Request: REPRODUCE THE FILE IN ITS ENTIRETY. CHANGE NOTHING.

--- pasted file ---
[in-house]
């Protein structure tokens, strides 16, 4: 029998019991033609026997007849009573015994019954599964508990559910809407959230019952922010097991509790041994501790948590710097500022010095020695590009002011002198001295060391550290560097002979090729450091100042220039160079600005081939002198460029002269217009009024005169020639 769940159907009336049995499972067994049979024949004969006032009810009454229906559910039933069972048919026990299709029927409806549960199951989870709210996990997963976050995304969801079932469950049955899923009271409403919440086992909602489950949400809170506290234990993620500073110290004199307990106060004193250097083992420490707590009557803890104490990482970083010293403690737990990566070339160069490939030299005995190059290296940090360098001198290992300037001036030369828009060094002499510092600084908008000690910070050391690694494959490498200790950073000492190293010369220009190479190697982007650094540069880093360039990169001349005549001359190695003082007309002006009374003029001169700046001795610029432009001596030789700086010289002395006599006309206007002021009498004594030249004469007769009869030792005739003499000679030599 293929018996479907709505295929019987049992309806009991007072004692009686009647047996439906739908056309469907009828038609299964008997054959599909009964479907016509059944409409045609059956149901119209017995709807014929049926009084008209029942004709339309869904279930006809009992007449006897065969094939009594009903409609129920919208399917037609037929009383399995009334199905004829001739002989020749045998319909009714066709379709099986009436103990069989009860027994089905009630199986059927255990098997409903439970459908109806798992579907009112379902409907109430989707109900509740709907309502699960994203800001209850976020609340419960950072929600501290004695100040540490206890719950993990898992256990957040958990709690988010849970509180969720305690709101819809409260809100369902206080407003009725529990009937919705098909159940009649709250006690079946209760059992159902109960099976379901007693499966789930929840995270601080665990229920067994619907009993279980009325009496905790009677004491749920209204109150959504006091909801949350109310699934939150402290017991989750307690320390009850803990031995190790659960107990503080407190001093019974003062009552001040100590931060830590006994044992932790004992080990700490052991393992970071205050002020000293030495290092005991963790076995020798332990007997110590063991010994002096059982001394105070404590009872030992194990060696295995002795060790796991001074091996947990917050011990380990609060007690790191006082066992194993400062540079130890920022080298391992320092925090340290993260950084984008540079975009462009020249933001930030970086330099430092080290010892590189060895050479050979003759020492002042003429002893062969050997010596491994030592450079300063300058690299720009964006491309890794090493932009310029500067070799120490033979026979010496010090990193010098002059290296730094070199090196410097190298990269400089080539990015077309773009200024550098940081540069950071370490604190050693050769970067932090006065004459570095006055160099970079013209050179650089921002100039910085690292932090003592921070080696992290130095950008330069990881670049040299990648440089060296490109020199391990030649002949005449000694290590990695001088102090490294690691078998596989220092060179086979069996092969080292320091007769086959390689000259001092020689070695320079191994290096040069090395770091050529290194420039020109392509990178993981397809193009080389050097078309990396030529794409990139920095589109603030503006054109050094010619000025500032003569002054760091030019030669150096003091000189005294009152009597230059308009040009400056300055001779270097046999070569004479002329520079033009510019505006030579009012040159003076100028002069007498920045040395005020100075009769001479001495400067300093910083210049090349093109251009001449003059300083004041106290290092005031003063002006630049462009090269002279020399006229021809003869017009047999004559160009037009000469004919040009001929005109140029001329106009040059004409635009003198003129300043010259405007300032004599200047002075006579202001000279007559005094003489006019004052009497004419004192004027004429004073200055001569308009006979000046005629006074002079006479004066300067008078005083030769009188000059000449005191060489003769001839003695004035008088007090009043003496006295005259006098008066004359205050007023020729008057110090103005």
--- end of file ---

[in-house]
């Protein structure tokens, strides 16, 4: 029998019991033609026997007849009573015994019954599964508990559910809407959230019952922010097991509790041994501790948590710097500022010095020695590009002011002198001295060391550290560097002979090729450091100042220039160079600005081939002198460029002269217009009024005169020639 769940159907009336049995499972067994049979024949004969006032009810009454229906559910039933069972048919026990299709029927409806549960199951989870709210996990997963976050995304969801079932469950049955899923009271409403919440086992909602489950949400809170506290234990993620500073110290004199307990106060004193250097083992420490707590009557803890104490990482970083010293403690737990990566070339160069490939030299005995190059290296940090360098001198290992300037001036030369828009060094002499510092600084908008000690910070050391690694494959490498200790950073000492190293010369220009190479190697982007650094540069880093360039990169001349005549001359190695003082007309002006009374003029001169700046001795610029432009001596030789700086010289002395006599006309206007002021009498004594030249004469007769009869030792005739003499000679030599 293929018996479907709505295929019987049992309806009991007072004692009686009647047996439906739908056309469907009828038609299964008997054959599909009964479907016509059944409409045609059956149901119209017995709807014929049926009084008209029942004709339309869904279930006809009992007449006897065969094939009594009903409609129920919208399917037609037929009383399995009334199905004829001739002989020749045998319909009714066709379709099986009436103990069989009860027994089905009630199986059927255990098997409903439970459908109806798992579907009112379902409907109430989707109900509740709907309502699960994203800001209850976020609340419960950072929600501290004695100040540490206890719950993990898992256990957040958990709690988010849970509180969720305690709101819809409260809100369902206080407003009725529990009937919705098909159940009649709250006690079946209760059992159902109960099976379901007693499966789930929840995270601080665990229920067994619907009993279980009325009496905790009677004491749920209204109150959504006091909801949350109310699934939150402290017991989750307690320390009850803990031995190790659960107990503080407190001093019974003062009552001040100590931060830590006994044992932790004992080990700490052991393992970071205050002020000293030495290092005991963790076995020798332990007997110590063991010994002096059982001394105070404590009872030992194990060696295995002795060790796991001074091996947990917050011990380990609060007690790191006082066992194993400062540079130890920022080298391992320092925090340290993260950084984008540079975009462009020249933001930030970086330099430092080290010892590189060895050479050979003759020492002042003429002893062969050997010596491994030592450079300063300058690299720009964006491309890794090493932009310029500067070799120490033979026979010496010090990193010098002059290296730094070199090196410097190298990269400089080539990015077309773009200024550098940081540069950071370490604190050693050769970067932090006065004459570095006055160099970079013209050179650089921002100039910085690292932090003592921070080696992290130095950008330069990881670049040299990648440089060296490109020199391990030649002949005449000694290590990695001088102090490294690691078998596989220092060179086979069996092969080292320091007769086959390689000259001092020689070695320079191994290096040069090395770091050529290194420039020109392509990178993981397809193009080389050097078309990396030529794409990139920095589109603030503006054109050094010619000025500032003569002054760091030019030669150096003091000189005294009152009597230059308009040009400056300055001779270097046999070569004479002329520079033009510019505006030579009012040159003076100028002069007498920045040395005020100075009769001479001495400067300093910083210049090349093109251009001449003059300083004041106290290092005031003063002006630049462009090269002279020399006229021809003869017009047999004559160009037009000469004919040009001929005109140029001329106009040059004409635009003198003129300043010259405007300032004599200047002075006579202001000279007559005094003489006019004052009497004419004192004027004429004073200055001569308009006979000046005629006074002079006479004066300067008078005083030769009188000059000449005191060489003769001839003695004035008088007090009043003496006295005259006098008066004359205050007023020729008057110090103005």